The CEO paradox: You’ve got to be visible…but humble
In a time of misguided tweets and wish-I-could-take-’em-back selfies, you’d think the best way to boost your CEO’s standing would be to keep her under wraps. After all, CEOs are no longer viewed as the rockstars they were before the financial crisis hit. Plus, why risk a mistake when it’s virtually guaranteed to go viral?
But keeping a CEO out of the public eye is dead wrong, says Leslie Gaines-Ross, Weber Shandwick’s Chief Reputation Officer. Her company just conducted a survey of 1,700 senior executives—provided exclusively to Fortune—and the results indicate that chief executives need to be more, not less, in the public eye if they want their company’s reputation to benefit. A full 81% of those surveyed said they considered what they called “CEO visibility” as critical to a company’s reputation. On average, they ascribed 45% of their companies’ reputation to that of their top executive. “CEO reputation continues to matter, and it matters a lot,” says Gaines-Ross, who notes that it wasn’t that long ago that CEOs were told to go “undercover.”
That doesn’t mean, however, that a CEO can bolster her company by, say, supporting a political candidate or opposing gun control. According to the survey, of a list of nine things CEOs can do to boost their standing, “publicly taking positions on issues that affect society at large” scored eighth. The only one lower was participating in social media. What does work? Some very old-fashioned techniques, it turns out: Speaking at events and being accessible to the news media, which 71% of executives said could help CEOs raise their visibility.
The study noted a few modest differences in companies led by female chiefs compared to those headed by men. As the survey put it, “executives with female CEOs have a greater propensity to report that their CEOs engage externally. Female CEOs are described as more comfortable than male CEOs when talking to the news media (39% vs. 33%, respectively) and are more willing to talk to the media compared to several years ago (52% vs. 43%, respectively).” It continued, “Their tendency toward public engagement is likely why female CEOs are also perceived as being more open and accessible. Perhaps female business leaders such as Yahoo’s Marissa Mayer, Facebook’s Sheryl Sandberg and PepsiCo’s Indra Nooyi appear to garner coverage easily and leave the impression that they are at ease with this role. Or, with so few women in the C-suite, it may be harder for the ones at the top to stay out of the spotlight.”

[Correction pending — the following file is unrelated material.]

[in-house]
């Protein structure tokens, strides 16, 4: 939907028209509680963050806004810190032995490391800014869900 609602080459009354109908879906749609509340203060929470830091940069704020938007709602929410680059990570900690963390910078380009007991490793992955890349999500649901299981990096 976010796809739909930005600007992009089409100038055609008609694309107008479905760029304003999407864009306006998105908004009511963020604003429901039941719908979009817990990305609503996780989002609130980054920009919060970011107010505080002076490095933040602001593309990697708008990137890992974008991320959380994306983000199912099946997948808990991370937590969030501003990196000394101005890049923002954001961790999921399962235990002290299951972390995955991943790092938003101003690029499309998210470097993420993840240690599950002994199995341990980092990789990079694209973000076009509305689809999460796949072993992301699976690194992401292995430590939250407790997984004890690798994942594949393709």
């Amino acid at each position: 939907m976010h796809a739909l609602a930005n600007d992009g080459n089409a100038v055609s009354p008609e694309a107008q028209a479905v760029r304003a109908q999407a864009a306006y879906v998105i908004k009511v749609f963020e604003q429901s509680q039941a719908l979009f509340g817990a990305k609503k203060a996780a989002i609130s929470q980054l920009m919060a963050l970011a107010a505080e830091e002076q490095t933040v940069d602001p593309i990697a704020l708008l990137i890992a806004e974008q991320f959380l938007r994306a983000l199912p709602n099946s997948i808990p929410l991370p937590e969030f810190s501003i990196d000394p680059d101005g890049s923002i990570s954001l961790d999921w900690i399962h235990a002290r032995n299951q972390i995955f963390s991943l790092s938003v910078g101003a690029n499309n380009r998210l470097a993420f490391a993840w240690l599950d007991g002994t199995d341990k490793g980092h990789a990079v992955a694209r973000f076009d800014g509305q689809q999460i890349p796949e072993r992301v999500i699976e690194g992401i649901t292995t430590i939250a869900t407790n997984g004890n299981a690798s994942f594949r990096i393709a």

Make no mistake: This is not the 1990s, a time when CEOs were celebrated for big salaries and audacious predictions. Being visible in 2015, points out Gaines-Ross, decidedly does not mean being bombastic, overly confident or omnipresent in your company’s advertising; it means being humble. That trait—or at least, the aspiration to appear that way—is trending big in CEO-land. Weber Shandwick says that coverage of “CEO humility” in the news media hit a record (Larry Ellison and Travis Kalanick, beware). And executives with highly regarded CEOs in the study were almost six times as likely as those with less well-regarded ones to say their CEO is humble. (Of course, only 34% used that term to describe their company boss.)
The lessons for CEOs: Get out of the corner office more often. Don’t brag. And if you haven’t begun tweeting regularly, it just might be for the best.